Where a broker comes to the tenant apparently as the agent of the landlord, and after negotiations are begun, states that the landlord will pay no commissions, a promise on the tenant's part to pay the commissions is without consideration, unless there can be found either an employment of the broker by the tenant, or the performance by the broker of some service at the request, express or implied, of the tenant.7
A subsequent chapter is devoted to a consideration of the amount of commissions.8 The rates charged in the larger cities appear in Part VII of the present volume." From the lists there given it will be seen that the broker's charge is usually a percentage on the agreed rental, although in some instances the charge is based on a percentage on the value of the ground, or on the appraised value of the property or otherwise. As to this latter method it was, however, said in Daube v. Nessler, 50 111.
5 See Ch. IX supra.
6 Brady v. American Mach. Co.. 86 App. Div. 269 (N. Y. 1903). 7 Myers v. Dean, 132 N. Y. 65 (1892). See also Sec. 121 supra.
8 See Ch. XXII infra.
9 See Forms 1-16 infra, Ch. XXXVIII.
App. 166 (1892): "It is absurd to suppose that commissions for services in negotiating a lease can be measured by the value of the fee, regardless of the terms of the lease; the same for a term of one year as for ninety-nine."
Where the broker's commissions are, by agreement, fixed at a specified amount, there would, of course, be neither occasion nor right to resort to charging the customary rates.10 Or where, as is sometimes done, the agreement is made that the broker is to get all above a certain specified rental, the broker is entitled to nothing unless the lease he obtains provides for a sum in excess of that named, and he is, of course, entitled to all in excess of the agreed amount. Where the agreement was, "All you get above $2,000 per year you may have as your commission," and the broker obtained a five-year lease at a rental of $2,200 per year, the agreement was construed to mean that the broker gets nothing unless the annual rent of the tenant he secures is over $2,000; but beyond this that he is entitled to the excess over $2,000 per annum for the life of the lease, and not only to the excess of the first year's rental.11
As stated in Sec. 172, and the other sections there referred to, the failure of a customer to perform his contract does not affect the broker's commissions. In other words, when applied to procuring a lease, it means that when the landlord and the tenant produced by the broker have entered into a lease, the full commissions are earned, and the failure of the tenant to subsequently carry out the lease will not affect the broker's right to retain or recover his full commissions, unless, of course, the landlord and the broker had agreed otherwise. Thus in Mears v. Jones, 102 Me. 490 (1907), the broker procured a lease for five years subject to the landlord's right to terminate the same if he meanwhile sold the property, the lease also giving the tenant the first right or option to purchase at the same figure which the landlord might be offered by any other prospective purchaser. At the end of the second year the property was sold to the tenant's wife and the question was then presented whether the broker was entitled to commissions for the three years following the sale of the property.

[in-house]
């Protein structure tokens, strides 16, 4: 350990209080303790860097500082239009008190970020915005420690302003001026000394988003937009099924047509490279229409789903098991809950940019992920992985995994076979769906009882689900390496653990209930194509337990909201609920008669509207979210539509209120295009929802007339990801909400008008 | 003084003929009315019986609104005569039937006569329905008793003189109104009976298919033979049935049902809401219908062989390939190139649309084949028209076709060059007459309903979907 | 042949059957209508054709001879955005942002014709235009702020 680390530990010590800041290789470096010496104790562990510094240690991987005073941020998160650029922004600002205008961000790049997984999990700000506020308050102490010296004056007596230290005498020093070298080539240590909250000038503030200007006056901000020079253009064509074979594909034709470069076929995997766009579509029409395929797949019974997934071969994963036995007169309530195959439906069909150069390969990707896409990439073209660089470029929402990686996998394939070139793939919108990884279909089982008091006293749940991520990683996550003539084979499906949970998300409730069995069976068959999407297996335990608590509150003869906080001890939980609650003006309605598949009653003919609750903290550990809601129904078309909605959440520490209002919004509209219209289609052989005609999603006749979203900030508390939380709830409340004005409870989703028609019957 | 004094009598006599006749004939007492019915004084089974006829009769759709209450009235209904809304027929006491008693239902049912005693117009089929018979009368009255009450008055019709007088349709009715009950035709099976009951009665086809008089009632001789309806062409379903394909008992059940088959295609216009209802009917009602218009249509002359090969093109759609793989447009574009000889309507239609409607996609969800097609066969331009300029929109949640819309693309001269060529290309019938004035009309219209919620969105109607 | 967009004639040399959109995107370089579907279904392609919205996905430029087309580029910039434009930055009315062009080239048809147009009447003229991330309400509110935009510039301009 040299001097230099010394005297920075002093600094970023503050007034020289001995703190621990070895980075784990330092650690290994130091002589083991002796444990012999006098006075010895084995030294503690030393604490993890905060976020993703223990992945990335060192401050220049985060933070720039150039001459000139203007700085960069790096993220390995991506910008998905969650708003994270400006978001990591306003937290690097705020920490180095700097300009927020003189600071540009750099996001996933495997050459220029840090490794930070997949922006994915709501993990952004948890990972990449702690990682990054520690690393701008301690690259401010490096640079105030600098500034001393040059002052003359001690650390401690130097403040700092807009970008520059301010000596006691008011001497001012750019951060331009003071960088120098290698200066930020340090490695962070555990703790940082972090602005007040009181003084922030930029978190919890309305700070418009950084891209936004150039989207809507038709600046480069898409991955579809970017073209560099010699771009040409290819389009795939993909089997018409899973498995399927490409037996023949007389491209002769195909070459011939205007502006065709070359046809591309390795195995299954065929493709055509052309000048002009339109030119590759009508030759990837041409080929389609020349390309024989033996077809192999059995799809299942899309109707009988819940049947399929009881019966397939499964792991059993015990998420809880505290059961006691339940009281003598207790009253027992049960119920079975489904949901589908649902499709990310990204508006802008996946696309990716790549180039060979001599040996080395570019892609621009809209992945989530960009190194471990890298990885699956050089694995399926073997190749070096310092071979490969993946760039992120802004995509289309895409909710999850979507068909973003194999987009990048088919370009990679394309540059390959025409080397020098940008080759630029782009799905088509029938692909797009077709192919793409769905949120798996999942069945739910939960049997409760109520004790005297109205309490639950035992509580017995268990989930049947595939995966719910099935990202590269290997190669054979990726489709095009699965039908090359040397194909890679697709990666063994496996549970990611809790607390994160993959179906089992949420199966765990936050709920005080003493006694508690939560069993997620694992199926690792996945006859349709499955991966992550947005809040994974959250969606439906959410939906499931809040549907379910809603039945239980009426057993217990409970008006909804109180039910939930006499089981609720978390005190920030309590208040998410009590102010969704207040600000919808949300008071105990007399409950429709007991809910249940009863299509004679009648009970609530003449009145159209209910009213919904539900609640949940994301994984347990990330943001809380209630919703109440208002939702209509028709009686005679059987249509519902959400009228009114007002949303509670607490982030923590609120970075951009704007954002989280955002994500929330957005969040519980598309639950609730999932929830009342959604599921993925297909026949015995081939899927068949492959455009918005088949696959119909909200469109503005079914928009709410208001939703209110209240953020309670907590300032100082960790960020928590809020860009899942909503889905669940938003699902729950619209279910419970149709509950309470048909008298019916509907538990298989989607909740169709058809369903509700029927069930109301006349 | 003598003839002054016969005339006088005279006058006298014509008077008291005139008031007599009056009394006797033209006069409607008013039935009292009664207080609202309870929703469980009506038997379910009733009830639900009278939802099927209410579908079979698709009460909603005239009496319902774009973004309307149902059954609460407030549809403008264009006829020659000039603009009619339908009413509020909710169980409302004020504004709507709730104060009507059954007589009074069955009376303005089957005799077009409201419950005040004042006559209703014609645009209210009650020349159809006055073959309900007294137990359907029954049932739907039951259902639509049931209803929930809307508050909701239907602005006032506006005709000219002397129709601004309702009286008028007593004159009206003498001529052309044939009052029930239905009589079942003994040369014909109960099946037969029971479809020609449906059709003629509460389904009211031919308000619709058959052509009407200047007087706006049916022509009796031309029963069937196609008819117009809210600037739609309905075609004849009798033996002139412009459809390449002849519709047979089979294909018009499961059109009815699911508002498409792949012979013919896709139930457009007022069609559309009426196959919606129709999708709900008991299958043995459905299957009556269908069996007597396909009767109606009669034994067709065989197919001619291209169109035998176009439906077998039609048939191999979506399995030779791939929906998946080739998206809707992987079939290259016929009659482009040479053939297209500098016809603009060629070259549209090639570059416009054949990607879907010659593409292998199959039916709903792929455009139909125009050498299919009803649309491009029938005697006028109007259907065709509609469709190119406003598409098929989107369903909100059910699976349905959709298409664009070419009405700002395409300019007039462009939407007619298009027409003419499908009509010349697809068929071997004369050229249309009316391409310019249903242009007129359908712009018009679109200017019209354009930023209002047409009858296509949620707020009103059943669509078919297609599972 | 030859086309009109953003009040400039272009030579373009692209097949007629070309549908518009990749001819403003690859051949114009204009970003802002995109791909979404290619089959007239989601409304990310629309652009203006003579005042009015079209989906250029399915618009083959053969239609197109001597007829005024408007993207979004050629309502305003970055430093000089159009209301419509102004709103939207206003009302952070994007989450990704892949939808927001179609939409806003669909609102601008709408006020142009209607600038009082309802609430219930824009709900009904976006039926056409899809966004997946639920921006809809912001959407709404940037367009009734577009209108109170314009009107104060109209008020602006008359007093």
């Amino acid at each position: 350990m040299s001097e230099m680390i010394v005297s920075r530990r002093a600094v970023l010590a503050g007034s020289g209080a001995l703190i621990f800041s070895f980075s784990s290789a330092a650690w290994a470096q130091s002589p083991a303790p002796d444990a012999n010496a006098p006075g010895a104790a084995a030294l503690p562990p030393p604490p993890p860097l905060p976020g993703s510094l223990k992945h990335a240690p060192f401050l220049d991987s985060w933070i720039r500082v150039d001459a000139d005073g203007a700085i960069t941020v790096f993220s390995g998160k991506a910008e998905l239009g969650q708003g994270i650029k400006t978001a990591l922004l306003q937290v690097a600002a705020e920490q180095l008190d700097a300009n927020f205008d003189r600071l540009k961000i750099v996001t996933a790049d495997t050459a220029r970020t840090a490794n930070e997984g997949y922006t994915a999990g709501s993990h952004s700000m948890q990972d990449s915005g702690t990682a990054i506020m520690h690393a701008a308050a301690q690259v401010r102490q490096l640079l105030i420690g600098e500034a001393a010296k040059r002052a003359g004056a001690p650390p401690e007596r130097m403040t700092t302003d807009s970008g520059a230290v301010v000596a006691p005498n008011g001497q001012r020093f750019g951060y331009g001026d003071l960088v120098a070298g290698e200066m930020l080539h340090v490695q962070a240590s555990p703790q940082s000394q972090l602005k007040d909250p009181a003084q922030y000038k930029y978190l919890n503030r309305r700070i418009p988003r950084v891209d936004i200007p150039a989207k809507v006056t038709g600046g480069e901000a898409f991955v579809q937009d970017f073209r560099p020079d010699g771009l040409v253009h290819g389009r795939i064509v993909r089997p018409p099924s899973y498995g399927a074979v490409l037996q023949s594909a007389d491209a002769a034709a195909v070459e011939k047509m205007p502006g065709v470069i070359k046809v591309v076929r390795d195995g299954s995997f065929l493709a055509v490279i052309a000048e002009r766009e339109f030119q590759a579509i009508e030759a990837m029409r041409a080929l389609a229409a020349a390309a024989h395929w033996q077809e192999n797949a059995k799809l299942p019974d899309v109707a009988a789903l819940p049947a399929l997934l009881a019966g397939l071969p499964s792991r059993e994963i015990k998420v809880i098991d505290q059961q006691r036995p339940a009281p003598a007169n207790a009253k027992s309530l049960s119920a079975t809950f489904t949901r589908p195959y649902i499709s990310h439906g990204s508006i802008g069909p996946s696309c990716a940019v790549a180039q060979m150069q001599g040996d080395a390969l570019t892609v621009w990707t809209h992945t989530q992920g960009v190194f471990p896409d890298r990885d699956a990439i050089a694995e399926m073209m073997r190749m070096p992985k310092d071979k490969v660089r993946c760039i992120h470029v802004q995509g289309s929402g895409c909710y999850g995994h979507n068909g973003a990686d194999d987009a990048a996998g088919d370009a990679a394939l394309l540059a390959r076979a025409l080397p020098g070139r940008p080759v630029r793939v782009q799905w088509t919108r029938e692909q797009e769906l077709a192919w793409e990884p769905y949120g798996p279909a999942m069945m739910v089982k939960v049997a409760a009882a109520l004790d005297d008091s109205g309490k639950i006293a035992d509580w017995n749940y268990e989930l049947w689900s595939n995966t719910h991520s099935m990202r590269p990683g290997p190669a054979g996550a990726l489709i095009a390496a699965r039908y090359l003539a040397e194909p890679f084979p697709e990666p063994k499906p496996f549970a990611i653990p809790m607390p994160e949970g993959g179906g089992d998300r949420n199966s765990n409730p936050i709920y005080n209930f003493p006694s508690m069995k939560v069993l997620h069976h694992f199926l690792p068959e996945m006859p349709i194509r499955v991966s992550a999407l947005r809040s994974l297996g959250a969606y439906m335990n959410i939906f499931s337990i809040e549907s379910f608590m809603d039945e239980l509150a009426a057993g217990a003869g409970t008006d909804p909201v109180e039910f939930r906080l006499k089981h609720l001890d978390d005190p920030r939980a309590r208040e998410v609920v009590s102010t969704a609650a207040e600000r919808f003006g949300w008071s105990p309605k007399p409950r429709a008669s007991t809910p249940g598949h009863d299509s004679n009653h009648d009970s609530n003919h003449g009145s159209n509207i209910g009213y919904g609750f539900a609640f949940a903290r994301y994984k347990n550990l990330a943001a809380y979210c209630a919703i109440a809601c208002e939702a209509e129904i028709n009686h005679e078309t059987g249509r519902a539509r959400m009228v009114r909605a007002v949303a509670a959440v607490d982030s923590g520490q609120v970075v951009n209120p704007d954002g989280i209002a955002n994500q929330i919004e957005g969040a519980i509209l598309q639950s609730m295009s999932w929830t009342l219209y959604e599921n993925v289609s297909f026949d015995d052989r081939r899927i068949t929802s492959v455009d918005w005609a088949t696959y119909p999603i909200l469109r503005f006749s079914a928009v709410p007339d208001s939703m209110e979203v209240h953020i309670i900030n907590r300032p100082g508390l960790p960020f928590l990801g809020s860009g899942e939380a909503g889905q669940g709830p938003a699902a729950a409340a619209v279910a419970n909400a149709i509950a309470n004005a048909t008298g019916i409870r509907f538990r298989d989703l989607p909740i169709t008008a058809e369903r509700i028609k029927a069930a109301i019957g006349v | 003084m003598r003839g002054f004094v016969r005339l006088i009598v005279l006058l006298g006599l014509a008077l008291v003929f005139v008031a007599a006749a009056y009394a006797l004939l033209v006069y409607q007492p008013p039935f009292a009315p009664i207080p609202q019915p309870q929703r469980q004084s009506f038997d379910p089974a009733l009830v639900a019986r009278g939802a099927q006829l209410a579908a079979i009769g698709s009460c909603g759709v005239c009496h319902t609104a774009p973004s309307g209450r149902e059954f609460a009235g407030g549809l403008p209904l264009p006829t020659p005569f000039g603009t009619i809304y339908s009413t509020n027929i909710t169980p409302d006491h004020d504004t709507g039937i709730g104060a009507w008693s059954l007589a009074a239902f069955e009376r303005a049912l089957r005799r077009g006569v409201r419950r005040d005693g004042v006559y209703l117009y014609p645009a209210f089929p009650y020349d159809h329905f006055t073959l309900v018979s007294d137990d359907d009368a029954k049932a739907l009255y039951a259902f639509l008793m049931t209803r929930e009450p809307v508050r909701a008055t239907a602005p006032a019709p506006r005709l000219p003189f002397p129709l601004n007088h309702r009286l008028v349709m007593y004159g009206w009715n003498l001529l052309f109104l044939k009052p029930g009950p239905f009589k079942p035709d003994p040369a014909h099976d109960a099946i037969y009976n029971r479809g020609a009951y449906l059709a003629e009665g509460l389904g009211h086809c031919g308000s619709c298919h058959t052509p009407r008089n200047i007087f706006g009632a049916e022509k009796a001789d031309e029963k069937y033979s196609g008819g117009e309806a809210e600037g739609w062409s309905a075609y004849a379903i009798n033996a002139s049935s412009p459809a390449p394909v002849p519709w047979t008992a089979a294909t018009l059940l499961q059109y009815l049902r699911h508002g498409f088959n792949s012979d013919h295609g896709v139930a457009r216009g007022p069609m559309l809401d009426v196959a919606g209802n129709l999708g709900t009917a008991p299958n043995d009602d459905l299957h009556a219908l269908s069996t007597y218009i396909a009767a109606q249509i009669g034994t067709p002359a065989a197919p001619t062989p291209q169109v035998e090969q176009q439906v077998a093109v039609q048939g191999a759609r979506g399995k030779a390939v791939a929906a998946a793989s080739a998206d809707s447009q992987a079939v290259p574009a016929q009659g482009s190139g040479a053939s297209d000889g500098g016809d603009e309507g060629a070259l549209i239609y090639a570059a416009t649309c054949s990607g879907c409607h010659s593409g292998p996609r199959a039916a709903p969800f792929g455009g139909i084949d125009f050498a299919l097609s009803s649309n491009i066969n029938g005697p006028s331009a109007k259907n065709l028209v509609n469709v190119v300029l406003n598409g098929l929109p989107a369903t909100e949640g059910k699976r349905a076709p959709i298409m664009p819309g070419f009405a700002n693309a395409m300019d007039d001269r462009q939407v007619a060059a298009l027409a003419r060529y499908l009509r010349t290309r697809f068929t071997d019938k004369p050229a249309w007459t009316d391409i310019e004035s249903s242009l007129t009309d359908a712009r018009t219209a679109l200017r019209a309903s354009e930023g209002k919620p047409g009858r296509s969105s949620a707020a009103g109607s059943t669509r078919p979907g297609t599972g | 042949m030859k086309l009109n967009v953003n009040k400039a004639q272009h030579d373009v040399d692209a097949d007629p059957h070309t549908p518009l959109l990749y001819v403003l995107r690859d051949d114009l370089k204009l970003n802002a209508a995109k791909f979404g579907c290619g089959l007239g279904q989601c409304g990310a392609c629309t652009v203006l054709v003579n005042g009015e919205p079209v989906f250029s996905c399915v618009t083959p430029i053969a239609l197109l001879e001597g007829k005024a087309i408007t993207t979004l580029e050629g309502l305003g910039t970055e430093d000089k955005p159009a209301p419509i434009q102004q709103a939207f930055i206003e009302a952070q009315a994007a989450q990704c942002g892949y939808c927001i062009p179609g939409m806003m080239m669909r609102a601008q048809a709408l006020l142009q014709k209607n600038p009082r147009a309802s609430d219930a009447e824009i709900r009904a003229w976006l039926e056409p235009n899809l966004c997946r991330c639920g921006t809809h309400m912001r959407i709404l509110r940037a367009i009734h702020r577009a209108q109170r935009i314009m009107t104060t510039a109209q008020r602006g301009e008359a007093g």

10 See Sec.5 213, 222 infra.
11 Goldstein v. D'Arcy, 201 Mass. 312 (1909).
The court said: "The commission of a real estate broker is usually understood to be a certain percentage upon the consideration paid, or offered to be paid or received. In the case of a sale, the problem is easy. The consideration is a single amount. In the case of a lease with annual rentals for a specified term, it would be reasonable to expect that the amount of commissions would depend, in some respects, at least, upon the length of the term contracted for. It would not be natural to expect that the parties understood that so large a commission would be earned in securing a lease for one year as one for five years. And that the parties in this case understood that the commission was earned and was to become payable in annual installments, is, we think, reasonably to be inferred from the annual payments made while the lease was in force. And we agree with the plaintiff that he was entitled to annual commissions for the full term of the lease. But what was the full length of that lease? We think it was not for five seasons absolutely. It was for five seasons unless the property was sold in the meantime. It was a lease for five seasons, but determinable by a sale within that term. It was made determinable by the very lease which the plaintiff procured. He therefore did not procure a lease for full five seasons, but a lease which might lawfully end sooner. He is entitled to his earnings for the kind of a lease he secured. He was employed to get a tenant for one or more years. The longer the term he secured, the greater the amount of rentals, and naturally the larger the amount of his commissions in the whole. He took the chances of sale. It matters not that the limitation in the lease was for the defendant's benefit, and may have been made, as it probably was, at the defendant's direction. If it was so limited at the instance of the defendant, it was just the same kind of a lease which the plaintiff undertook to procure and did procure. And the amount of the rentals which was the consideration of the lease, and which naturally would be the basis of commissions, would vary according to the length of time which should elapse before the lease was determined by sale."